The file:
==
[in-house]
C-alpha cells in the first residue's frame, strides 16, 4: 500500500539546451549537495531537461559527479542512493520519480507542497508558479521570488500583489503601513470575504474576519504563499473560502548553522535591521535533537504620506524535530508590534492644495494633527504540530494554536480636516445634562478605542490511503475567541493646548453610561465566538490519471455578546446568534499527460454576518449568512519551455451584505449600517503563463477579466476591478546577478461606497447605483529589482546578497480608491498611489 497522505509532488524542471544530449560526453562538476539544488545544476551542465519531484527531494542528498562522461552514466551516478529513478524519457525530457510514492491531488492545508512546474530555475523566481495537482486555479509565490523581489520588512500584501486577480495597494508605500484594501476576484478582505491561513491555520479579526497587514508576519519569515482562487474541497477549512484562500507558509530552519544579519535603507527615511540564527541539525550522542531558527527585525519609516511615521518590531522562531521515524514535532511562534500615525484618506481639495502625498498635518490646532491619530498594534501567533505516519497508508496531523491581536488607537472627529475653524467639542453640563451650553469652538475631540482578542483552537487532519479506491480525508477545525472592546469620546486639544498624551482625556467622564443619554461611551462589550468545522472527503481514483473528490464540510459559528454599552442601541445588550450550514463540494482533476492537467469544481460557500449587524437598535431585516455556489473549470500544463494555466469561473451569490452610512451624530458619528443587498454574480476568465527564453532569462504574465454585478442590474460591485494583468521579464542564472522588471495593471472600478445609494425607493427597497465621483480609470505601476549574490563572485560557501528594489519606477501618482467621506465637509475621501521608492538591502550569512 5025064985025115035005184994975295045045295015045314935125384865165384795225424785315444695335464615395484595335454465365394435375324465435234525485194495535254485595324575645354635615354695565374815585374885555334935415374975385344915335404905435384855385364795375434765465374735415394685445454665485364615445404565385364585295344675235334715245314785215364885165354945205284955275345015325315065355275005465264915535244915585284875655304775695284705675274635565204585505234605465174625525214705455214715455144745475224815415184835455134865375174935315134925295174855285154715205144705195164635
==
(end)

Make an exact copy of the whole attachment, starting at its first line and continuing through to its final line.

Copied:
[in-house]
C-alpha cells in the first residue's frame, strides 16, 4: 500500500539546451549537495531537461559527479542512493520519480507542497508558479521570488500583489503601513470575504474576519504563499473560502548553522535591521535533537504620506524535530508590534492644495494633527504540530494554536480636516445634562478605542490511503475567541493646548453610561465566538490519471455578546446568534499527460454576518449568512519551455451584505449600517503563463477579466476591478546577478461606497447605483529589482546578497480608491498611489 497522505509532488524542471544530449560526453562538476539544488545544476551542465519531484527531494542528498562522461552514466551516478529513478524519457525530457510514492491531488492545508512546474530555475523566481495537482486555479509565490523581489520588512500584501486577480495597494508605500484594501476576484478582505491561513491555520479579526497587514508576519519569515482562487474541497477549512484562500507558509530552519544579519535603507527615511540564527541539525550522542531558527527585525519609516511615521518590531522562531521515524514535532511562534500615525484618506481639495502625498498635518490646532491619530498594534501567533505516519497508508496531523491581536488607537472627529475653524467639542453640563451650553469652538475631540482578542483552537487532519479506491480525508477545525472592546469620546486639544498624551482625556467622564443619554461611551462589550468545522472527503481514483473528490464540510459559528454599552442601541445588550450550514463540494482533476492537467469544481460557500449587524437598535431585516455556489473549470500544463494555466469561473451569490452610512451624530458619528443587498454574480476568465527564453532569462504574465454585478442590474460591485494583468521579464542564472522588471495593471472600478445609494425607493427597497465621483480609470505601476549574490563572485560557501528594489519606477501618482467621506465637509475621501521608492538591502550569512 5025064985025115035005184994975295045045295015045314935125384865165384795225424785315444695335464615395484595335454465365394435375324465435234525485194495535254485595324575645354635615354695565374815585374885555334935415374975385344915335404905435384855385364795375434765465374735415394685445454665485364615445404565385364585295344675235334715245314785215364885165354945205284955275345015325315065355275005465264915535244915585284875655304775695284705675274635565204585505234605465174625525214705455214715455144745475224815415184835455134865375174935315134925295174855285154715205144705195164635